And, we went to Barcelona (You hate me now. That's OK, I kind of do too):

So that takes care of what we've been up to lately. To answer the other questions: it's been a while, thankfully, and the owl thing needs to stop. Please now. Except for this, which I just read, and enjoyed. But that's the only exception. 

Jun 9, 2014

A Story of Bike Theft: This Time Vengeance is Ours

On Tuesday, we woke up to find Sam's bike missing. More precisely, we woke up to find Sam's bike keys missing. After a small amount of searching, we went outside to see if they were still in his bike.

That's when we discovered that his bike was stolen, if that's what you still call it when you leave the keys in your bike for the taking. (It's not hard to put two and two together with this kid.)

For some context, within just the past month, Sam has:
  • left his backpack, with his camera and wallet inside, at a park in Barcelona-- where it was stolen. (Barcelona is the theft capital of Europe, and when we inquired about a Lost and Found at the Park Information Center, they almost laughed at us.)
  • left his nice rain jacket at the Barcelona Airport. 
  • lost his bike keys at a park in Amsterdam, delaying us for an hour on a busy day, while we waited for Mark to bring the spare key.
  • had to leave his bike at the train station because he couldn't find his keys, which happened to be in one of his pockets.
That's just in 1 month. There simply isn't enough time or space to list everything before that.

But that morning there was no time for lectures, as he had to hop on the back of his dad's bike and rush off to school. Later, when I picked the kids up from school, the first thing I noticed was Sam not wearing his jacket. He had left it at the playground.

After retrieving the jacket, we went to get on our bikes, and Sam said, "hey, where's my bike?"

"Um, it was stolen because you left your keys in it, remember?"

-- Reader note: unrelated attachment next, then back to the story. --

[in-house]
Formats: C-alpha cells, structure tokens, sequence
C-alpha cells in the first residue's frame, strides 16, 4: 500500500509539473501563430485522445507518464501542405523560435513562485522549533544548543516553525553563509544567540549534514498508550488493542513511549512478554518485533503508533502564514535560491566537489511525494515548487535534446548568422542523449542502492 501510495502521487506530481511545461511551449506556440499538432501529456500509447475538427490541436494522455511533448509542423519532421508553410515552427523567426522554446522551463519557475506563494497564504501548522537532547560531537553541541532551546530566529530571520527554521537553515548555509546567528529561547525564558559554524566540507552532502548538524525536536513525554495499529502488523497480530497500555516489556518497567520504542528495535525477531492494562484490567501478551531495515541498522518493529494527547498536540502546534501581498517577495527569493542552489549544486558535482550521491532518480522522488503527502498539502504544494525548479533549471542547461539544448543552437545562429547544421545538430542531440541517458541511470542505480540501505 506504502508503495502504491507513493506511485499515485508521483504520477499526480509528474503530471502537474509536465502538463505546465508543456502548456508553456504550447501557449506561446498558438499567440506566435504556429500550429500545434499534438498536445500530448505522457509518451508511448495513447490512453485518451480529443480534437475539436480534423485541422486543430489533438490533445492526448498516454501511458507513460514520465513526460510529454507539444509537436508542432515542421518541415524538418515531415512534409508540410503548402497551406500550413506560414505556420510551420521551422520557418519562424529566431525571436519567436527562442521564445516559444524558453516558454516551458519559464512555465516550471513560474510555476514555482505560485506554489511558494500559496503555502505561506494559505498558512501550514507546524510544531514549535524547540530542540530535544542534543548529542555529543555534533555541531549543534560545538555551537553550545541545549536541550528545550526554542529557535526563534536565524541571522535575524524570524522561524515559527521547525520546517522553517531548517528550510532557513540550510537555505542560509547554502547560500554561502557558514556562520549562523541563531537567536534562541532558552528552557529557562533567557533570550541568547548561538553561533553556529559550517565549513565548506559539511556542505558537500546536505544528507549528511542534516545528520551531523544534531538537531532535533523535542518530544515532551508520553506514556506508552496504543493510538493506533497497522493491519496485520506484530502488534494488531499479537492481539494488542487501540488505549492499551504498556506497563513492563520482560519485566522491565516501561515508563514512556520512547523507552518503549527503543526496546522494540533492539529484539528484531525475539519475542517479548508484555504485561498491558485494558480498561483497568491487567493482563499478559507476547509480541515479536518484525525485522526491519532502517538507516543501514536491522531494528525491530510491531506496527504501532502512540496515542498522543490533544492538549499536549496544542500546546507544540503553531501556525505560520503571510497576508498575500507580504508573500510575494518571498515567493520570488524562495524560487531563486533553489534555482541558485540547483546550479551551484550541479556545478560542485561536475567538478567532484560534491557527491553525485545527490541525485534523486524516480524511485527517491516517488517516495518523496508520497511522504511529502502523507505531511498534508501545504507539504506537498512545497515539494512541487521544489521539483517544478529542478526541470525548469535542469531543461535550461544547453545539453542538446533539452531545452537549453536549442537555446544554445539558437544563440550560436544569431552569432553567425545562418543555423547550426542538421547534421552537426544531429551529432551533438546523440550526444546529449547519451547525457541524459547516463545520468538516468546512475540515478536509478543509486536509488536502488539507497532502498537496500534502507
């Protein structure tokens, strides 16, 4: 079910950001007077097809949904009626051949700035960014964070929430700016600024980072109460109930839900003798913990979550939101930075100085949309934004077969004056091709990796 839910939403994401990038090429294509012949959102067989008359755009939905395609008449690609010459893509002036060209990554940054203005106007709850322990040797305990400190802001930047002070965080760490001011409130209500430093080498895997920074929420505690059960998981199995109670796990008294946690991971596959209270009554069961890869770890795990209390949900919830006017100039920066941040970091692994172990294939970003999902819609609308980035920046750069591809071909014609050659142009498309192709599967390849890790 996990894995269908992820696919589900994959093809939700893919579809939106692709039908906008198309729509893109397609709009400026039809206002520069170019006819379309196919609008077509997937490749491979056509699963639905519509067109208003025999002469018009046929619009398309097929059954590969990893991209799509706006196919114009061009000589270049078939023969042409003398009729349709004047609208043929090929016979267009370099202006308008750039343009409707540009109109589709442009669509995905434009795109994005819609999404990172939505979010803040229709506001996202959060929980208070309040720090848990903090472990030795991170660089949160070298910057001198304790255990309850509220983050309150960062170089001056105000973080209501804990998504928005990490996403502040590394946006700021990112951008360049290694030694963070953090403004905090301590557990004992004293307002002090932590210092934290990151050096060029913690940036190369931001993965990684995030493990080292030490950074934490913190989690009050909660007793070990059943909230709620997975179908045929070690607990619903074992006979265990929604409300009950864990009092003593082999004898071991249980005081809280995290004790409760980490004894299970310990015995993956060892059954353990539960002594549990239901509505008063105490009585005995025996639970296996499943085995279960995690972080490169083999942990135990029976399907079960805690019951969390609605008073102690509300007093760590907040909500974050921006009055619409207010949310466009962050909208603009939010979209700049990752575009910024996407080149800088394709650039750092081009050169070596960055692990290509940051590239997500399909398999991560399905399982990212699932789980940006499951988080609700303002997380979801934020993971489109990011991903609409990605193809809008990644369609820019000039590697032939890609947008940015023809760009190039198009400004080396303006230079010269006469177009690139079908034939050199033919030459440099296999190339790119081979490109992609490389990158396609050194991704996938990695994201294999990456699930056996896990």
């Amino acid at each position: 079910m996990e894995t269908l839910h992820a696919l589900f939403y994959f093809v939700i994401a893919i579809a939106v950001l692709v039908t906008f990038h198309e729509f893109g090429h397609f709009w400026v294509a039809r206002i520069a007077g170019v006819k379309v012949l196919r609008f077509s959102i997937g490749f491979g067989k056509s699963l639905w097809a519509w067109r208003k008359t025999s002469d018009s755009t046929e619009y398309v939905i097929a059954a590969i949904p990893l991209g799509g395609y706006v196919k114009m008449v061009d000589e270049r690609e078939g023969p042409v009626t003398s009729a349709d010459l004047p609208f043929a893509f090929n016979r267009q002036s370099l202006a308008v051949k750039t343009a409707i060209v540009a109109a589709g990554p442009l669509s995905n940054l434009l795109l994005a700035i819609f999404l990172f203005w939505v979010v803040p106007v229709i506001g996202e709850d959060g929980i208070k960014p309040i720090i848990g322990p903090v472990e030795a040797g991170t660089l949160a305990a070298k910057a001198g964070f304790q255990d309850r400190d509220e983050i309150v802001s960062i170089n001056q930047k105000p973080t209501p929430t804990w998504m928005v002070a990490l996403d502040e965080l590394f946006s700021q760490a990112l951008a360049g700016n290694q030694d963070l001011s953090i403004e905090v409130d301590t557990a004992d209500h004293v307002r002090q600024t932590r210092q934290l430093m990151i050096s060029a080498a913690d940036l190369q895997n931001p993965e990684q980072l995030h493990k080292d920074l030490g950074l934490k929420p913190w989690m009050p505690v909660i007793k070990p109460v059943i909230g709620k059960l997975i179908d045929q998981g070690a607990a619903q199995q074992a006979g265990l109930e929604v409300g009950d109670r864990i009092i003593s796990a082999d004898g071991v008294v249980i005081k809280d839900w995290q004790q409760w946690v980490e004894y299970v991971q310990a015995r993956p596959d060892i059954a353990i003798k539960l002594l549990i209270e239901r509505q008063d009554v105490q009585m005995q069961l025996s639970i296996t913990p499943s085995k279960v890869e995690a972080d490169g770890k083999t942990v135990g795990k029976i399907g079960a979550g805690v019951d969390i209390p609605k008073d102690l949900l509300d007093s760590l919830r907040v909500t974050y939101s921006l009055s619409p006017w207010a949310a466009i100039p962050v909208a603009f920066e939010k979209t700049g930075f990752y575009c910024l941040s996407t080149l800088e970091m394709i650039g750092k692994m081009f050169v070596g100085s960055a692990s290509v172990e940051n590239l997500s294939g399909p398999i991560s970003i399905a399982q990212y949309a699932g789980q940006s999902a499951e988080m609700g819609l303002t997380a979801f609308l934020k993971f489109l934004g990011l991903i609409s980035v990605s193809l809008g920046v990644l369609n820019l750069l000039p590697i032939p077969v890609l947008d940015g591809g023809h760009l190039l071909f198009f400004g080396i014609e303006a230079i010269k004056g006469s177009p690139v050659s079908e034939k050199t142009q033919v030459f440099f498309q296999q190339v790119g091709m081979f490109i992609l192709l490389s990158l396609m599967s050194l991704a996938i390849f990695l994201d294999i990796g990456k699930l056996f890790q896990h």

"Oh yeah."

Sometimes, I find it amazing he remembers to breathe.

While he was perched on the back of my bike coming home from school, I listed all the ways he could earn money to help pay for the bike. And in the middle of my lecture, I spotted something unbelievable: Sam's bike right there on the sidewalk, just blocks from our house.

We screeched to a halt, and stood there for a few minutes, staring in disbelief.

The keys were gone, and it was locked. Oh, did the thief think that was going to stop us?

We zipped home to pick up Sam's recently-copied spare keys, and returned to steal his bike back-- if that's what you call it when you use your keys to take your own bike back.

Such sweet, sweet euphoria. So, on behalf of every victim of bike theft in Amsterdam, we offer you this:

Jun 3, 2014

And the Envelope Please...

Decision 2014 is made.

It was easy once we found out that Costco changed its mango salsa recipe. And now, I've discovered a place in Amsterdam that serves it, with a pulled-pork salad no less.

The salsa gods have spoken; we're staying in Amsterdam for another year.

After weeks full of fretting, discussing, diagramming, coin flipping, list making, over thinking, hand puppeteering, Buzzfeed quizzing, and Universe imploring...it all came down to the path of least resistance. Which is to say, I took a good, long stare down the barrel of a do-it-yourself international move and thought yeahI can just continue to get solid deodorant imported, thanks. 

Because sometimes procrastination just feels right.

So, one more year to ride bikes in all kinds of weather.
To muddle my way through conversations in broken Dutch.
To dread the awkwardness of the three-kiss greeting.
One more year of missing people who are so far away.
One more year to further explore this part of the world without jet lag.
One more year to not deal with the piles of stuff we've accumulated here.
One more year of this adventure.

Best not to blink.